Tag Archives: decision-making

Secret of Adulthood: Focus Not on Doing Less, or Doing More, but on Doing What You Value.

Further Secrets of Adulthood:

 

I never think about “balance,” because that suggests that there’s room for everything, if I could just juggle it correctly. Now I tell myself, “I have plenty of time for the things I love to do”–which means dropping things that I don’t love to do. This mantra has really helped me make better decisions about how to spend my time.

How about you? Do you have any strategies for making sure that you spend your time doing what you value?

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Story: Don’t Let the Desire to Feel “Legitimate” Drive Your Decisions.

This week’s video story: Don’t let the desire to feel “legitimate” drive your decisions.

 

Ah, more words of wisdom from my sister, the sage.  She was so right. There I was, clerking for Justice Sandra Day O’Connor, and feeling very illegitimate in my work. So get over it, already!

If you’d like to read more about this, check out The Happiness Project, chapter three.  Or you might be interested in this talk I gave about the subject of “drift“–and how I pulled myself out of drift, and switched from law to writing.

Can’t see the video? Click here.

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Don’t Be Tricked by These 5 Common Mental Rules of Thumb.

Every Wednesday is Tip Day.

This Wednesday: Beware of these five common heuristics.

One of my favorite topics within cognitive science is the concept of heuristics. Heuristics are the quick, commonsense principles we apply to solve a problem or make a decision.

Often, heuristics are very helpful rules of thumb, but they can also lead us to make dumb mistakes. Recognizing how heuristics operate can sometimes make it easier to be wary of the pitfalls.

Here are some common heuristics:

Recognition heuristic: if you’re faced with two items, and you recognize one but not the other, you assume that the recognized one is of higher value. If you’ve heard of Munich, Germany, but you’ve never heard of Minden, Germany, you assume that Munich is the bigger city. If you’ve heard of A Wrinkle in Time, but you haven’t heard of The Silver Crown, you assume that the first book is better than the second. When in fact they’re both outstanding children’s books!

Likelihood heuristic: you predict the likelihood of an event based on how easily you can think of an example. How worried should you be about child abduction by a stranger? What’s riskier, donating a kidney or having your gallbladder removed?

Anchor and adjust heuristic: you base an answer too heavily on some piece of first information. If someone says, “How old is Woody Allen? Twenty-five?” you’d probably guess his age to be younger than you would if someone said, “How old is Woody Allen? Ninety-five?” even though you know that both suggestions are incorrect.

Social proof: if you’re not sure about something, you assume that you should be guided by what other people are doing. You’re wondering whether to sign up for my monthly newsletter, which features highlights from the blog and Facebook. You’re not sure, but when I say, “157,000 people subscribe to it,” you think, “Yes, I do want to sign up!” You can sign up here. (End of blatant self-promotion.)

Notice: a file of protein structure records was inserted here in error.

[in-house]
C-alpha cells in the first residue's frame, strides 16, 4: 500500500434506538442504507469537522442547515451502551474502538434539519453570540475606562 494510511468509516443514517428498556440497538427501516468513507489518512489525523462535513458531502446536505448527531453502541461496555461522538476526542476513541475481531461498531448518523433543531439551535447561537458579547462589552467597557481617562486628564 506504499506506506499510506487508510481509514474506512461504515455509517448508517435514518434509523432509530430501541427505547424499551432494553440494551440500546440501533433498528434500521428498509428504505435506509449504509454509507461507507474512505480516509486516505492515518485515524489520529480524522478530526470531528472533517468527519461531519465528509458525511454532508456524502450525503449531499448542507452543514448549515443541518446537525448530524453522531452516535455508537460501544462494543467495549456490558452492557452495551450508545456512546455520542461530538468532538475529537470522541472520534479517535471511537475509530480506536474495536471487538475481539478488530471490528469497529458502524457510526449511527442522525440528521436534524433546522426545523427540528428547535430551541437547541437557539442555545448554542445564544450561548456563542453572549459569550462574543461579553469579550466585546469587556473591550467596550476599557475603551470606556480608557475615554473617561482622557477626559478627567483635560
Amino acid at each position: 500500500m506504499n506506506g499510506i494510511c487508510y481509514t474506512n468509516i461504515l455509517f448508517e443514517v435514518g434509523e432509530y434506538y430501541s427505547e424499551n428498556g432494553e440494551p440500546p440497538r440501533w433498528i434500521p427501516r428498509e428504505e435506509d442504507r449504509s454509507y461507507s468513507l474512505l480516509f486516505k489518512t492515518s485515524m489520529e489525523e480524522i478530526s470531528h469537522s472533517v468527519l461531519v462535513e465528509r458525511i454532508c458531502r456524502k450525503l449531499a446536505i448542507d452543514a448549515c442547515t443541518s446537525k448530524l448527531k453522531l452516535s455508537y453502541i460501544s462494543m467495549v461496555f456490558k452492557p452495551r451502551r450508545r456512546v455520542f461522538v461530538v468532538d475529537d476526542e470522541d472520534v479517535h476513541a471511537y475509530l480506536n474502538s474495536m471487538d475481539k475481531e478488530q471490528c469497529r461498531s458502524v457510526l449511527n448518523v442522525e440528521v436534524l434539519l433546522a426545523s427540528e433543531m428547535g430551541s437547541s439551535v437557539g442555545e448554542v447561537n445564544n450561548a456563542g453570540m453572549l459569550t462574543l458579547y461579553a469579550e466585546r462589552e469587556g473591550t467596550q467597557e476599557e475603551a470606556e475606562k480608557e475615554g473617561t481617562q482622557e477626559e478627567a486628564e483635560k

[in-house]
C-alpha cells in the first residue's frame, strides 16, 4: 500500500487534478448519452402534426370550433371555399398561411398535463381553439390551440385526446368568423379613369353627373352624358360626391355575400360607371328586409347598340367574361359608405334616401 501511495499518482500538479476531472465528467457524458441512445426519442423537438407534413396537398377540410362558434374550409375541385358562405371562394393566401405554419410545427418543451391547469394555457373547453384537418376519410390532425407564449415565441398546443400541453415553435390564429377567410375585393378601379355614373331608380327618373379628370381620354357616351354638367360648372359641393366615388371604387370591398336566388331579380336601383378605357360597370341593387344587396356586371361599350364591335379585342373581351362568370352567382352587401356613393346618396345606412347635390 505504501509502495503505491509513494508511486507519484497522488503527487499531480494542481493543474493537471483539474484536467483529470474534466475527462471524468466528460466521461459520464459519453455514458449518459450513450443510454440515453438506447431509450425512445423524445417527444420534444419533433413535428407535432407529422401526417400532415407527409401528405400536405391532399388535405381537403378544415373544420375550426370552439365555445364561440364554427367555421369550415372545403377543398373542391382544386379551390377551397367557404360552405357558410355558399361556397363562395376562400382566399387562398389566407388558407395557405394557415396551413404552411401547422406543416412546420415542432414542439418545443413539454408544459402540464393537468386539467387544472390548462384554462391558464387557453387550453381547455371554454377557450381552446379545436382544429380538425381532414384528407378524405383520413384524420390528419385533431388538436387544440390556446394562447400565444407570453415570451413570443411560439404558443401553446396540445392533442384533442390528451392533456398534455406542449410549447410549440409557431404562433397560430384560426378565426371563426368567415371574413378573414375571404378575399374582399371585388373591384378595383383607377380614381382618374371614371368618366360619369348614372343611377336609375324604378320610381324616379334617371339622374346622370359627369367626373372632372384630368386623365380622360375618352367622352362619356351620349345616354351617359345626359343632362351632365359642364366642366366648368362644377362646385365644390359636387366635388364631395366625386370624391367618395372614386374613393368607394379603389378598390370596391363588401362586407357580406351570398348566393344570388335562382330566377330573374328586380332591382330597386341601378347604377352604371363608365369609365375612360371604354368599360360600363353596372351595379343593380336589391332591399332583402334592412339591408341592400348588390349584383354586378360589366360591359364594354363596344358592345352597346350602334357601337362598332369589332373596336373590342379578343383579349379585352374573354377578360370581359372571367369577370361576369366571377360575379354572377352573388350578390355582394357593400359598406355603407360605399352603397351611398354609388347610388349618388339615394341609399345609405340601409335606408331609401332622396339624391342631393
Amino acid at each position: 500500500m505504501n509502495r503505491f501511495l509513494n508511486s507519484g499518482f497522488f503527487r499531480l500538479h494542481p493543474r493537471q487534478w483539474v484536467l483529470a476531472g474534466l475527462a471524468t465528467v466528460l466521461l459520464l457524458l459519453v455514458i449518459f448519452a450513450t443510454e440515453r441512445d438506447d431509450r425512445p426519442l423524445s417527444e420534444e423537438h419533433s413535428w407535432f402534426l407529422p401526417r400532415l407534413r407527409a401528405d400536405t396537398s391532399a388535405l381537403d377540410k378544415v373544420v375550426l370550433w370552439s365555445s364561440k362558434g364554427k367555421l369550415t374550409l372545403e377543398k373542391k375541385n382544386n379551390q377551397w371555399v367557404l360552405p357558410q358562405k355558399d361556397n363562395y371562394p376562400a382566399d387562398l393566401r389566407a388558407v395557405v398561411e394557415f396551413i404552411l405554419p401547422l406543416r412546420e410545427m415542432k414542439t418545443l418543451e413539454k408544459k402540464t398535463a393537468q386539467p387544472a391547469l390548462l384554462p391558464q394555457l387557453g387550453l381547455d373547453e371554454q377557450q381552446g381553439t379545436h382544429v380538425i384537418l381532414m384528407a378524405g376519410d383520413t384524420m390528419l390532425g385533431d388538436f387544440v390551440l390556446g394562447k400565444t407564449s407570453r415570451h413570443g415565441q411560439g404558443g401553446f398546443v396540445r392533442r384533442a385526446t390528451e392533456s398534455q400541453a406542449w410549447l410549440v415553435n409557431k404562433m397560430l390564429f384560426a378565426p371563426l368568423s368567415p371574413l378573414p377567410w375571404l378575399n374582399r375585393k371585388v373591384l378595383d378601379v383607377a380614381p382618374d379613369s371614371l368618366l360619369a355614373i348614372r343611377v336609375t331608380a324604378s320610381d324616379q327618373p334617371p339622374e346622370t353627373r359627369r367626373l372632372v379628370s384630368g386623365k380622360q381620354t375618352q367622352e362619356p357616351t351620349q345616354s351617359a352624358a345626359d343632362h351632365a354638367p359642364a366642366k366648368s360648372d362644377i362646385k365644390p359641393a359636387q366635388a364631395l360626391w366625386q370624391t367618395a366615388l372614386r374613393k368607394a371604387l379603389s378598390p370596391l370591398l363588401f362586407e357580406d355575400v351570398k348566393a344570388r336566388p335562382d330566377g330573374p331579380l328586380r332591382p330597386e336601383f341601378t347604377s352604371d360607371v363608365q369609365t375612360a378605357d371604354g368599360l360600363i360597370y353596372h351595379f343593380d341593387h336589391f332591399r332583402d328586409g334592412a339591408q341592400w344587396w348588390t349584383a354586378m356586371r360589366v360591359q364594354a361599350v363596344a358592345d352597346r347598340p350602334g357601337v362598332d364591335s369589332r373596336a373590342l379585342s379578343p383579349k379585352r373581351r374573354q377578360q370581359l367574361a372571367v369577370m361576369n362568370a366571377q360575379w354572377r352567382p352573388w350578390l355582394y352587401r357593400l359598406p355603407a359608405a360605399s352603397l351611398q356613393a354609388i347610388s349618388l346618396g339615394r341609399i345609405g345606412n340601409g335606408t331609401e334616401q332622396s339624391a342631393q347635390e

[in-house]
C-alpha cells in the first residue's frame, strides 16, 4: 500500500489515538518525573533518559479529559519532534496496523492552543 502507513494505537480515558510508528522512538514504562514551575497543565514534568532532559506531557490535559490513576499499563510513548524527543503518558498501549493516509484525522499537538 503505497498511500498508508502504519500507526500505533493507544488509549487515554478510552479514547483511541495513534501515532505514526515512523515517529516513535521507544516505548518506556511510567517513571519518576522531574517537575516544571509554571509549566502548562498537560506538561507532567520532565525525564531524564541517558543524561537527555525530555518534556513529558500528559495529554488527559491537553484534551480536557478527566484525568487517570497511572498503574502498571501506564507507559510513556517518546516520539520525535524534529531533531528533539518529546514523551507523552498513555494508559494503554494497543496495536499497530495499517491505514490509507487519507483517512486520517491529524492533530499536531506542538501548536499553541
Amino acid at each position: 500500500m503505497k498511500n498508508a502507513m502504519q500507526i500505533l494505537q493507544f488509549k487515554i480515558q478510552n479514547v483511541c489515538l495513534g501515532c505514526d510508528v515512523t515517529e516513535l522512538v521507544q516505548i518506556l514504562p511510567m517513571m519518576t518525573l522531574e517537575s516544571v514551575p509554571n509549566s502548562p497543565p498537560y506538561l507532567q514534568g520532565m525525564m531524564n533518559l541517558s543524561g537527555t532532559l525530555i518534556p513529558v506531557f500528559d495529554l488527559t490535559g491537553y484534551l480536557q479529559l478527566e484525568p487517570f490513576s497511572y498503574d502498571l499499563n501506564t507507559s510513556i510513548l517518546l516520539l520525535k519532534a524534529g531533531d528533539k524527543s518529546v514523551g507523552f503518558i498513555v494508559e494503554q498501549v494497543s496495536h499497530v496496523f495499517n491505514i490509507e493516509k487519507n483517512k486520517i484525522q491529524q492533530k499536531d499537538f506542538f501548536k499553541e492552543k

Fluency heuristic: if it’s easier to say or think something, it seems more valuable. For instance, an idea that’s expressed in a rhyming phrase seems more convincing than the same idea paraphrased in a non-rhyming phrase. When I decided to spend some time every weekend crossing long-delayed, horrible items off my to-do list,  I considered calling that time my To-Do List Time, but then switched the name to Power Hour. Much more compelling.

How about you? Do you have any examples of how you’ve used these heuristics, or other heuristics that you employ?

Story: That Unreasonable Demand Might Not Be So Unreasonable

For the weekly videos, I now tell a story. I’ve realized that for me, and I think for many people, a story is what holds my attention and makes a point most powerfully.

This week’s story: That unreasonable demand might not be so unreasonable.

 

Can’t see the video? Click here.

As I explain in the video, I read this story about Van Halen in Chip and Dan Heath’s fascinating book, Decisive: How to Make Better Choices in Life and Work, which I highly recommend.

How about you? Have you ever shook your head over someone’s unreasonable demand, only to discover that there was a very sound reason for it?

Find the archives of videos here.  More than 1.5 MILLION views. Don’t forget to subscribe!

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“I Think It’s Important To Say ‘No’ a Lot More Often Than We Do, and I’m Still Working at That.”

Happiness interview: Mike Vardy.

I got to know Mike Vardy through his work on LifeHack and Productivityist, “the blog for productivity enthusiasts” (and aren’t we all productivity enthusiasts?). He has a new book, The Front Nine: How To Start the Year You Want Anytime You Want, about how to create a path to success on your own terms. (The title and the book make use of the metaphor of golf.)

This is a subject with a lot of relevance for happiness, so I was interested to hear what Mike had to say.

Gretchen: What’s a simple activity that consistently makes you happier?

Mike: It is the act of writing that fuels everything else that I do. It gives me the opportunity to spend quality time with my family, it gives me the opportunity to earn a living, and it gives me the opportunity to lead out all of the creativity I have stored within myself. The reason it makes me happier every time out is because I’m getting better and better at it every single time I put words to screen. I feel as if I am stretching myself with every single blog post, print article, or book page that I write — I’m looking to bring more to the table so I can offer better solutions to my readers. It really is like that old Beatles song, “Getting Better.” The difference is, it started out pretty great already.